A Cold Touch
The coolness of the window was spreading from the tip of my nose; my only point of contact with something physical.
Every now and then I would make myself blink, just to find out that my eyes were still open
The vast dark expanse seemed no different to the one that lay before me a couple of hours ago, a few days ago, and a few weeks ago.
I reached behind to find the chair; the only thing to have held me for months now. As I pulled myself into its grasp, the coldness of the metal gripped my skin back.
Every now and then, as a glimpse of light scuttled across the inside of my shuttle, I would see the straps that hung loosely either side of where I sat. A brief memory of when straps used to hang downwards and not upwards flitted across my consciousness, a reminder of something real in what seemed like far too long.
A beep from the centre console behind the chair on which I sat quite literally grounded me. My feet no longer floated as they suddenly felt my full weight push down on them.
After months of not walking, putting one foot in front of the other had become more of a task than controlling the sophisticated vessel that encapsulated me. The massive reduction in my weight did help though.
The activation of Artificial Gravity meant only one thing: the onboard scanners had found a world compatible with the terraforming hardware onboard. I was about to land.
Colours began to glow in front of me, hypnotising me with their beauty. Anything that wasn’t a shade of black would have been able to distract me at that moment in time.
Distraction, however, wasn’t an option. The wire that dangled from my ankle was directly connected to the ship’s motherboard which enabled the ship to take safety precautions. The sharp surge of electricity that pulsated through my body became an instant, stark reminder of this.
I was more alive than I had been for weeks. Despite being one of the last humans not to run on electricity, the shock was, nevertheless, an effective method of re-energising oneself. This was particularly impactful to someone who had been on exceptionally little food for the past sixty-seven days.
Although the electricity had given me a necessary burst of life, what had woken me most was the sudden realisation of the massive energy reserves that something like this took. I’d been running on no lights, no Artificial Gravity and no communication for a good while , probably just to enable the ship to wake me up this once.
A sharp rattle to the head, this time provided by my own energy reserves, was the last shock I needed to fully wake up.
I looked down. The panel of buttons were slowly deepening in colour. This was supposedly the ship’s way of letting me know my actions were becoming more and more vital, which, come to think of it, actually worked.
The act of reminiscence had become an intentional taboo in my mind during the past year of my travels since I had slowly started to realise that memories were the cause of my ever growing depression.
Blocking them had saved me so far and allowed me to get as far as I was, but now it was looking likely that something that had been my lifeline for so long would soon become my downfall. I couldn’t remember what I was supposed to be doing .
Looking above the centre console, an alien view met my eyes. The red surface of my new home glowed in unison with the buttons below my shaking hands as if syncing with its new inhabitants.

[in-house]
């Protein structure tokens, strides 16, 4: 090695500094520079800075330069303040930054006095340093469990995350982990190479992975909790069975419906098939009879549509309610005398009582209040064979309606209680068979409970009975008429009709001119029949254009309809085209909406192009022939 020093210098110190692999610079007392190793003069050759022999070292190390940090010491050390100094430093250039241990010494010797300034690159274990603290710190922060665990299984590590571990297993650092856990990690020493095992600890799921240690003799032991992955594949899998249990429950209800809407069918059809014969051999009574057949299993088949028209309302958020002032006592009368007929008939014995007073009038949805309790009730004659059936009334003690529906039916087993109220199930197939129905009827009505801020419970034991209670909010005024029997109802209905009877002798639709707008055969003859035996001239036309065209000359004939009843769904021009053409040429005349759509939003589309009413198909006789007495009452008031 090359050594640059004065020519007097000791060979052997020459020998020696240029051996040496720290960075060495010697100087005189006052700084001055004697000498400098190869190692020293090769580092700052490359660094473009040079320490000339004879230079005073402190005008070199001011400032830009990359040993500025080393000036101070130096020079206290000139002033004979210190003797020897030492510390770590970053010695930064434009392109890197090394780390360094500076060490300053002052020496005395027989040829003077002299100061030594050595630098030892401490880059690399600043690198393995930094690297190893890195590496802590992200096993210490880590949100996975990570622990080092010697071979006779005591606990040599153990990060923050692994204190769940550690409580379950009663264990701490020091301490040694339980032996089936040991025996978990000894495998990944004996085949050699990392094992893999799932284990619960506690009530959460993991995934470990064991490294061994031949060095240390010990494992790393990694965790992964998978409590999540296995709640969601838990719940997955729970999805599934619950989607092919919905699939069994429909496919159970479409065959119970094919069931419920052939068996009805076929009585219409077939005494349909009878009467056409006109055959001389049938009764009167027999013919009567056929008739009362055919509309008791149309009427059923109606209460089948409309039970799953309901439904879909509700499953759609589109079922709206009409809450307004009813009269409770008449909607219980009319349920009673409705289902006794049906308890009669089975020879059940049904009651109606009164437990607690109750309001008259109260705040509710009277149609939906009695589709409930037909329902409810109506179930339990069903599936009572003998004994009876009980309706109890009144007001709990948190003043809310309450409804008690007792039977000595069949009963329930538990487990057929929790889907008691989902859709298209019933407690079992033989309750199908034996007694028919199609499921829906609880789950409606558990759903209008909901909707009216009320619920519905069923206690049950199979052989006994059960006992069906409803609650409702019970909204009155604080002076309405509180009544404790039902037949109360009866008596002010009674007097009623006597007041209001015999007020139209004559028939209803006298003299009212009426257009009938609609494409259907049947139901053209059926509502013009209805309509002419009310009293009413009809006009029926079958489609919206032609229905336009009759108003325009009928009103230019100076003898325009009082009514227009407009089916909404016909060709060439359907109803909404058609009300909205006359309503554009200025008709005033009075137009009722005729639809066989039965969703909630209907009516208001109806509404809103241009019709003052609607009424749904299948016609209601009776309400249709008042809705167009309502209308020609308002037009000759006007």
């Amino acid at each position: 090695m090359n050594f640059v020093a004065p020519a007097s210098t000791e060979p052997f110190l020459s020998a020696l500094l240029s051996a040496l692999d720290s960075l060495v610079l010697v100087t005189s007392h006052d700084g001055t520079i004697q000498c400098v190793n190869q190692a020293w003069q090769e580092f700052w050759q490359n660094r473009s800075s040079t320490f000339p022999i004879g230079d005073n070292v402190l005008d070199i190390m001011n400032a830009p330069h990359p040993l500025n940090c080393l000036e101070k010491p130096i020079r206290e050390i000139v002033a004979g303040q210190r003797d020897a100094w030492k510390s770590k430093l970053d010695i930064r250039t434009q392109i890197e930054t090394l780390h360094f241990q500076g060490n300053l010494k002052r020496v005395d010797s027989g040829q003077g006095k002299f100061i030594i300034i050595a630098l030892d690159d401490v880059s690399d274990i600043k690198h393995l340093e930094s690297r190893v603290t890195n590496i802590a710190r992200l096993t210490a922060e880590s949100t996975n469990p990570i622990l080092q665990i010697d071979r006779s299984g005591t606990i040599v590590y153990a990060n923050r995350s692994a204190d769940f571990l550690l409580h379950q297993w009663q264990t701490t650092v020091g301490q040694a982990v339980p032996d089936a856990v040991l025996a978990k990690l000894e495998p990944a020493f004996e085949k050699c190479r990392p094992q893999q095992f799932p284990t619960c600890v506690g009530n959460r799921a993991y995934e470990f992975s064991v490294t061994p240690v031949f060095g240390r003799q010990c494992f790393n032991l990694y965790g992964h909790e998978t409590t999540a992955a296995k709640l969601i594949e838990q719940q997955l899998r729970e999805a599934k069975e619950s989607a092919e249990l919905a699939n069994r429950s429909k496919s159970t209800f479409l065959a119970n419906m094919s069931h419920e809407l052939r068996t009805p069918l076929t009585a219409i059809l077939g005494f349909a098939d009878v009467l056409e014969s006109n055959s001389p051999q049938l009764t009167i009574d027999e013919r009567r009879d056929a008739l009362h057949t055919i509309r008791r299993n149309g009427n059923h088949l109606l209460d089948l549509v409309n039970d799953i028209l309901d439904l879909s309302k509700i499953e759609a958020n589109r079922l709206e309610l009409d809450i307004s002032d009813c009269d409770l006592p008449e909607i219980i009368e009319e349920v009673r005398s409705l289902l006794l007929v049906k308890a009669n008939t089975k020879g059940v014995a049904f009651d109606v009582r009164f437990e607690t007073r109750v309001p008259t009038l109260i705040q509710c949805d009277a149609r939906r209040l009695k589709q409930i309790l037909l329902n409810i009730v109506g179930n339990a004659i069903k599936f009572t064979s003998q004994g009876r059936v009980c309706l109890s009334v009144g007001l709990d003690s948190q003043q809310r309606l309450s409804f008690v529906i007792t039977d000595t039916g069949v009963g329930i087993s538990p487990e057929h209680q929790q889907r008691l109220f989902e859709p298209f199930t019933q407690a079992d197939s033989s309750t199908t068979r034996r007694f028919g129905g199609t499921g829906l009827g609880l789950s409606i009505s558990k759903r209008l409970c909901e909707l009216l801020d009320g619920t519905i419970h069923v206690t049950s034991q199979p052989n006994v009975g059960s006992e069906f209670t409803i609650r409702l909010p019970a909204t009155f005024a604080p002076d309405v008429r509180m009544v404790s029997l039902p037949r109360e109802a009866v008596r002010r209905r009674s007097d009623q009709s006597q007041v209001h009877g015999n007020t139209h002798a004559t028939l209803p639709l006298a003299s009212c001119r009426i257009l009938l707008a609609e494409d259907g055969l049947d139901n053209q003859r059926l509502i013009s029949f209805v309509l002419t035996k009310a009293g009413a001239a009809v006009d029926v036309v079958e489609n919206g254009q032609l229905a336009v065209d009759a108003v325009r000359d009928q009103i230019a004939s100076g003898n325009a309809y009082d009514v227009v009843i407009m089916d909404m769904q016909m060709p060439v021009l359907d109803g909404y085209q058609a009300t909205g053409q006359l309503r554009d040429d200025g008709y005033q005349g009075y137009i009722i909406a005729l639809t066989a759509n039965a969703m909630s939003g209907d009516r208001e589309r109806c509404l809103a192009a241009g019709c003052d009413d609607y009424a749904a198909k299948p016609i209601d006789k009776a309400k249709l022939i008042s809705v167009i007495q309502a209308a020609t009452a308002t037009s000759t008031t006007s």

The surface was cracked, with pustules that oozed globules of a thick lava-like substance. How the ship had decided that this was the most suitable habitat was beyond my comprehension. I’d been past hundreds of planets that had looked far more apt , most of which caused a brief moment of hope before letting me down.
I looked back down at the buttons. My trembling hands were now back in control of themselves. In fact, they seemed to be in control of themselves, pressing buttons without need of any conscious thought. However, realising this seemed to scare them and they retreated back to not knowing what to do.
My instant reaction was to look back up as quickly as possible in the hope that they would resume their work. No such luck.
I was going to die. The shock hit me backwards and I stumbled a few feet away from the console, able to take a better view out of the large window above me. The screen that lay amongst the plethora of keys had a message on it, and it didn’t look like a warning. The words “Final stages of Landing Initiated” lit my pod up.
I’d started to think of the ship as a small capsule. It was only now that I had landed and everything had become available to me again that I remembered how large the ship truly was.
The door to the right of where I had been controlling the ship dropped into the floor with a swift, swooping noise, revealing a passageway I had forgotten all about.
As I walked over to the door and revealed more of the passage ahead of me, I noticed several other doors opening simultaneously.
The lack of understanding and sudden requirement of brain power had induced a state of numbness.
My feet, still not completely sure of how to function, moved themselves in front of one another. The corridor slowly illuminated as lights turned on one by one, starting with the one furthest away from where I stood.
I stopped moving, savouring what I had been resenting just an hour before. — Silence. The next few years were going to be difficult to say the least. Despite my decision to stop walking and my surety that I had actioned it, I continued to hear footsteps, and not just one person’s.
I’d gone past the phase of hallucinating several months ago and hadn’t missed it. But, as I stood there, I watched as every door that had opened released tens of people.
Somehow I’d forgotten that I was the pilot of a ship with hundreds of people onboard. Now, completely phased, I had to lead them on a safe path; a new planet that we were about to start calling home.